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VWU Honors the Legacy of Dr. Martin Luther King Jr.
Senator Aaron Rouse keynotes annual commemoration event as campus engages in service activities
University News | January 16, 2023
Photo Gallery: Martin Luther King Jr. Day Commemoration 2023
“‘Injustice anywhere is a threat to justice everywhere. We are caught in an inescapable network of mutuality, tied in a single garment of destiny. Whatever affects one directly affects all indirectly.”
This famous quote by Martin Luther King Jr. from his “Letter from Birmingham Jail” was formative in Aaron Rouse’s life. During his keynote speech January 16 at Virginia Wesleyan University’s annual commemoration of Dr. King, the senator-elect shared that these powerful words led to his collegiate study of sociology—the development, structure, and functioning of human society.
“I needed to know how a young fatherless child who had to work at the young age of 10—my father was in and out of prison, my cousin died tragically on the basketball court, our future brother-in-law was killed horrifically at the young age of 23, and friends that I grew up with turned to drugs or became dealers, with cliques, AKA gangs, in an environment that was unforgiving for young, poor black boys—how was I able to survive? ‘Why me, oh Lord?’ I cried out many of nights.”
Rouse would go on to earn a bachelor's degree from Virginia Tech and be drafted by the Green Bay Packers in the 2007 NFL Draft (and later play for the New York Giants and Arizona Cardinals). Following his retirement from the NFL, he returned to Virginia Beach and founded Rouse’s House, a nonprofit organization supporting youth education. He served on the Virginia Beach City Council until his election this month to the Virginia General Assembly, 7th State Senate District.
“All I wanted to ever do was provide a safe place on fertile ground for everyone to be human, and recognized as such,” Rouse said. “To be who they are and who they want to be. Does that make me a trailblazer? It only does if the trail I am blazing lights the way for others to follow.”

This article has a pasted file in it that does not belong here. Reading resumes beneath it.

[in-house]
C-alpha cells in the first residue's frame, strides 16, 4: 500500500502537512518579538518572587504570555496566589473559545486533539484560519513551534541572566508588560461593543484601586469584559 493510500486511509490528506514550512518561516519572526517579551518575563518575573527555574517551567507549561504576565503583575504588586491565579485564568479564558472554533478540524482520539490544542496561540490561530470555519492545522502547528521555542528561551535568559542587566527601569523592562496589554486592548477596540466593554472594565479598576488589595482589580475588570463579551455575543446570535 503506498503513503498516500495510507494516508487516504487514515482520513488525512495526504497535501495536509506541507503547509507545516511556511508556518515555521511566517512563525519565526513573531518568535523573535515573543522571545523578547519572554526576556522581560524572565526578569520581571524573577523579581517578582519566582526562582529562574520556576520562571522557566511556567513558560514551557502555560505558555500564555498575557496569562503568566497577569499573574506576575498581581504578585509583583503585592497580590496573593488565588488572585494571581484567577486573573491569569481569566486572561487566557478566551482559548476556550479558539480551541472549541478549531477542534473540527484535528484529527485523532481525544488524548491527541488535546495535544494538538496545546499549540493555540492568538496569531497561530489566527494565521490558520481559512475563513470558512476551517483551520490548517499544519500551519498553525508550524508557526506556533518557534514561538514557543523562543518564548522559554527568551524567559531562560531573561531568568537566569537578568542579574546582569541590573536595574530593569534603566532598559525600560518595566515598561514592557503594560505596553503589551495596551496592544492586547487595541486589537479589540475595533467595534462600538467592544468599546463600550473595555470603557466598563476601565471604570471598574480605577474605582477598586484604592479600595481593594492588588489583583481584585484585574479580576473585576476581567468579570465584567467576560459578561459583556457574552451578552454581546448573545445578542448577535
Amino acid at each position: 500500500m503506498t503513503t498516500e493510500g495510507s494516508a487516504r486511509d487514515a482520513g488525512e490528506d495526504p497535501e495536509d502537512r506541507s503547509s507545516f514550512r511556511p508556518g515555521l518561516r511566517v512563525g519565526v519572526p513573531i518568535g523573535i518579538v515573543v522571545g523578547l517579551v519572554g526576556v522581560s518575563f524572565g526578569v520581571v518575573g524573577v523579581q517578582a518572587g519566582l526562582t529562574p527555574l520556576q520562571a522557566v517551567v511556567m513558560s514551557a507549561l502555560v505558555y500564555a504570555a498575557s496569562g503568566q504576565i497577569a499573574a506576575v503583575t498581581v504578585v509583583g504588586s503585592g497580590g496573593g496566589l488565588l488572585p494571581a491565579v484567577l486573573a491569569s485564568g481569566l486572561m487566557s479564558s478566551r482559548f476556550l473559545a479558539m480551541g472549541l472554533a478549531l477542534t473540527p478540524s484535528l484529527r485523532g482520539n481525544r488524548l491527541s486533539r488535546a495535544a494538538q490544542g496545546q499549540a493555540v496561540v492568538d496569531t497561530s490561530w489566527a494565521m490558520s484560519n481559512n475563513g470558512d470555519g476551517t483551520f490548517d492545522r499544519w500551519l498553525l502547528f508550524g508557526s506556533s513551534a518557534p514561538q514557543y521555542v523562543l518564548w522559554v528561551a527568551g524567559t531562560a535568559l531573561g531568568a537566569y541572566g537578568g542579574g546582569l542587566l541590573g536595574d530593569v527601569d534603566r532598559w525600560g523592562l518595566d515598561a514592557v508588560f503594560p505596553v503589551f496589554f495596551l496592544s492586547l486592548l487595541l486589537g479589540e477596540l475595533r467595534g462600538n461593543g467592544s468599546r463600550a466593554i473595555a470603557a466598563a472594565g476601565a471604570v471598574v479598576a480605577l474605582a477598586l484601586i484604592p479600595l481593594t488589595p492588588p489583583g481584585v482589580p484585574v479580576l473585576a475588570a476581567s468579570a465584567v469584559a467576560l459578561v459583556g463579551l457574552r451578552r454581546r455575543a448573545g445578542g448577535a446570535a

He encouraged guests, primarily VWU student-athletes, to be trailblazers in their own lives.
“Pioneers, innovators, groundbreakers, and trendsetters,” he urged, “go forward, blazing a new trail. Be fearless, brave and unwavering to be who you are—human, and leaders of the unforeseen world.”
Following his remarks, VWU President Scott D. Miller presented Senator Rouse with the prestigious Wesley Award in recognition of his exemplary dedication to the advancement of Coastal Virginia.
The 2023 Mavis McKenley ’11 Award was presented to student recipient Zion Purvis-Allen, who was celebrated for his active engagement in service activities both on and off campus.
“Through his spirit of kindess, Zion works to bridge the gap that exists in today's society by being an active participant in his community and embracing difficult conversations,” said Trustee and alumna Mavis McKenley during the presentation. “He is dedicated to social change by continuing to support positive growth for the next generation of young people at Virginia Wesleyan and beyond.”
President Scott D. Miller joined McKenley in presenting the award and delivered closing remarks, thanking those participating in the event.
“May we renew our commitment to social action, inclusiveness and justice each day, as Dr. King did,” President Miller said. “May we honor his work with progress of our own and celebrate new voices that in their own way will inspire us to meet the challenges we continue to confront.”
Members of the Virginia Wesleyan community were engaged in numerous opportunities to serve the local community during a Martin Luther King Jr. Weekend of Service from January 14 through 16.
On January 14, over 50 volunteers from Virginia Wesleyan University, Samaritan House and Lynnhaven River Now came together to plant trees at “The Hallow,” Samaritan House’s new shelter for trafficked youth, and at the nearby Church of the Holy Apostles. The planting sites are located in an area of Virginia Beach that is susceptible to extreme heat as identified as part of the “Heat Watch” project conducted statewide by students in 2021. The study revealed urban heat islands, where there is more pavement and less green space, and made them eligible for a community tree planting project funded by the Virginia Foundation for Independent Colleges via a grant from the Virginia Department of Forestry.
VWU partnered with Operation Blessing on January 16 to pack disaster relief kits on campus to help victims of natural disasters like tornadoes, hurricanes, earthquakes, or other humanitarian crises. Additionally, student volunteers made wildflower seed bombs for Hoffler Creek, and paracord lanyards for Operation Gratitude to send to deployed troops.
Later on January 16, members of the campus community, in collaboration with Haygood UMC, followed Dr. King’s example by engaging in a “Walk for Peace.”
Watch Virginia Wesleyan's full Martin Luther King Jr. Commemoration Ceremony on the VWU Digital Broadcasting Network.